Democratic Convention Night Three: Identifying The Worst Person In America

Trump Clinton Celebrity Death Match

The highlight of the third night of the Democratic Convention was Barack Obama speaking. It has become a rarity in modern times for an incumbent, or even recent president, to be seen as helpful to the nominee. Obama, like Bill Clinton the night before, provided a selective history. There was no discussion of Clinton’s Libya policy as Secretary of State, which Obama in recent interviews has said did not work, has turned Libya into a “shit show,” and was the worst mistake of his presidency. Nor did he discuss why he rejected Clinton’s advice to intervene in Syria.

Tim Kaine spoke earlier in the evening. Other than for his impression of Donald Trump, the line which comes to mind was “I trust Hillary Clinton with our son’s life.” Do we really want someone this foolish a heartbeat away from the presidency? Kaine’s opponent for the vice presidency, Mike Pence was not far from me this afternoon. Just as Mike Pence began a town hall nearby in Michigan, the sky became dark and rain came down from the heavens. Was it the wrath of an omnipotent invisible being in the sky, or just coincidence? We report, you decide.

The goal of the various speakers was to paint Donald Trump as being such as awful person that nobody would consider voting for him. That was not hard to do. After all, he once spoke of obliterating Iran. What type of monster speaks of obliterating another country. Oh, wait, that was Hillary Clinton. Donald Trump fought against a ban on the use of cluster bombs in civilian areas. Oops, again that was Hillary Clinton joining with the Republicans. If Trump is elected, we will see mass incarceration, deportations, and cuts in welfare for women and children. Again, Clintons, been there, done that. Donald Trump would ignore the Bill of Rights, for example by proposing to imprison people for burning the flag in protest. Yet again, it was Hillary Clinton who introduced such legislation. Donald Trump has mocked freedom of speech if it comes in the way of fighting terrorism. That one is true about Trump–but Hillary Clinton has taken the same position.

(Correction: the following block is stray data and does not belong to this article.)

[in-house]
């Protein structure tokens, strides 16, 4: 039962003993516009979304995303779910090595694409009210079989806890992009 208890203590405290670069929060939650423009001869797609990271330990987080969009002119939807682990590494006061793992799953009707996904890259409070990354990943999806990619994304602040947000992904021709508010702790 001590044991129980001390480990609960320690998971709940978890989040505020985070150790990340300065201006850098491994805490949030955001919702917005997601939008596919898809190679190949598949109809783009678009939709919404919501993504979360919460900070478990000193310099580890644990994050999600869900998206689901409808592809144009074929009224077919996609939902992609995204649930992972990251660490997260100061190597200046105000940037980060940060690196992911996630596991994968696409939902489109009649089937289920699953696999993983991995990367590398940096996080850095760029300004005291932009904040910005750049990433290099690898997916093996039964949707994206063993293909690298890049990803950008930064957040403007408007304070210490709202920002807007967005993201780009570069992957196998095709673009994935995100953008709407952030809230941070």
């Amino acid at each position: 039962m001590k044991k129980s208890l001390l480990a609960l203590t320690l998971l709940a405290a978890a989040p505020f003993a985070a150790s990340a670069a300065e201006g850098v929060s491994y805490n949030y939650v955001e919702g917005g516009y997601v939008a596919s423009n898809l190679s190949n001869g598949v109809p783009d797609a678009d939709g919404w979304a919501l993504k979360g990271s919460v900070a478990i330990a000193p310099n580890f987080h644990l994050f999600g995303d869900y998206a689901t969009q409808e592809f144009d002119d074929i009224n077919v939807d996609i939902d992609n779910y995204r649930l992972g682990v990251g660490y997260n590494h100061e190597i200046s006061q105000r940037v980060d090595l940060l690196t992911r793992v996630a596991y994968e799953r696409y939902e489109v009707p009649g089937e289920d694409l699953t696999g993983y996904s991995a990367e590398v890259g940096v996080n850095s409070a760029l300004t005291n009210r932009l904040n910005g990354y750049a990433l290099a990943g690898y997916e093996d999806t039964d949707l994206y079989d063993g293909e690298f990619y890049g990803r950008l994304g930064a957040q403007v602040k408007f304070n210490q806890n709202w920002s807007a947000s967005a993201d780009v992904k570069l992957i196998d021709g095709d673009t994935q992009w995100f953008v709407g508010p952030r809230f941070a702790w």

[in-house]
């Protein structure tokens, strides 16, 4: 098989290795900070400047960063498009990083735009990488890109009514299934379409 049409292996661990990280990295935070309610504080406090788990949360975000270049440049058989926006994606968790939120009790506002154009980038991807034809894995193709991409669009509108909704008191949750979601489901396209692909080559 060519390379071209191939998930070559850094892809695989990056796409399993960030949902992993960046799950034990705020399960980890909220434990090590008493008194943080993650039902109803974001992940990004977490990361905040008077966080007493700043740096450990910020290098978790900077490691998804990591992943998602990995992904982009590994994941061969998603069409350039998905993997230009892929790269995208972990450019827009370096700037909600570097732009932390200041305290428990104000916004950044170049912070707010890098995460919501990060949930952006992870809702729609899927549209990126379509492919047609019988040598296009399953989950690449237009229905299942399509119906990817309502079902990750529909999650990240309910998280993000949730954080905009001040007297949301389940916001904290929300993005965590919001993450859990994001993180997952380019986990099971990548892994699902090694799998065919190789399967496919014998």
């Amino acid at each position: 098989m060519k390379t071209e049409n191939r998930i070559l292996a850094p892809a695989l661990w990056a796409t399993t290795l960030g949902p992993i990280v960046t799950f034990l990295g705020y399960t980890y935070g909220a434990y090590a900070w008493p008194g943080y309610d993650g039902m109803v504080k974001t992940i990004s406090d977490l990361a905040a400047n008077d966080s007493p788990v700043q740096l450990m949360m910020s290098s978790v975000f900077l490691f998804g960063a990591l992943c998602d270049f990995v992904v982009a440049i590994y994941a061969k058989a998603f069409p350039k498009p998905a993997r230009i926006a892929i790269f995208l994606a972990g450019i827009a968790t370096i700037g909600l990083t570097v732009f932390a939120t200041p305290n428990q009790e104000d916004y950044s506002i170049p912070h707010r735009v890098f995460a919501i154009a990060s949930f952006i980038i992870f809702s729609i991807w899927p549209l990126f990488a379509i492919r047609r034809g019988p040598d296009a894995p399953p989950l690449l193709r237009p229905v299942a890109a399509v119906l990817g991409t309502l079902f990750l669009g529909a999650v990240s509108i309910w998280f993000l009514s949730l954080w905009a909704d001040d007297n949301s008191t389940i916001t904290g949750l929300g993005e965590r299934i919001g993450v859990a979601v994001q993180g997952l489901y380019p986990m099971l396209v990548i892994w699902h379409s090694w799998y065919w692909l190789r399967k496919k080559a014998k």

The nominating process really has been successful in finding the worst two people in America. Now they can fight it out to see which one really is the worst.

That is why there were protests, and chants of “Hell No DNC, We Won’t Vote For Hillary.” We need someone creative out there to be ready with an updated version of “Hey There LBJ, How Many Kids Did You Kill Today?”

Stephen Colbert also gave a rundown of last night’s events:

Plus he mocked the attempts by Viacom to retain the rights to the Stephen Colbert character from his Comedy Central show, and used an entirely new segment, Werd, to look at voting for the lesser evil:

GOP Convention Update: Seth Meyers On Mike Pence; Mark Cuban On Trump; Male Prostitutes Doing Better Than Females At Convention; Donald Trump Is Voldemort; Plus Carpool Karaoke With Michelle Obama

trumpvoldemort

The third night of the Republican Convention was supposed to feature vice presidential nominee (and possible future acting president) Mike Pence. Instead Ted Cruz stole the show by refusing to endorse Donald Trump. Cruz advised people to vote their conscience, which had become the the slogan of those at the convention who wanted to open up the nomination to vote for others. He was booed last night, but if Trump loses badly, he might also be in a position to look like the smart one in the party by November, in contrast to those who backed Trump.

Allowing Cruz to do this prior to Pence’s acceptance speech looks like another act of poor convention planning on Trump’s part–although he did turn the situation to his advantage in the convention hall by entering before Cruz finished speaking. If he was going to have Cruz speak, it might have made more sense to do it the first night (when Clinton is allowing Sanders to speak), or perhaps the second night when all sorts of wacko speeches were already being given.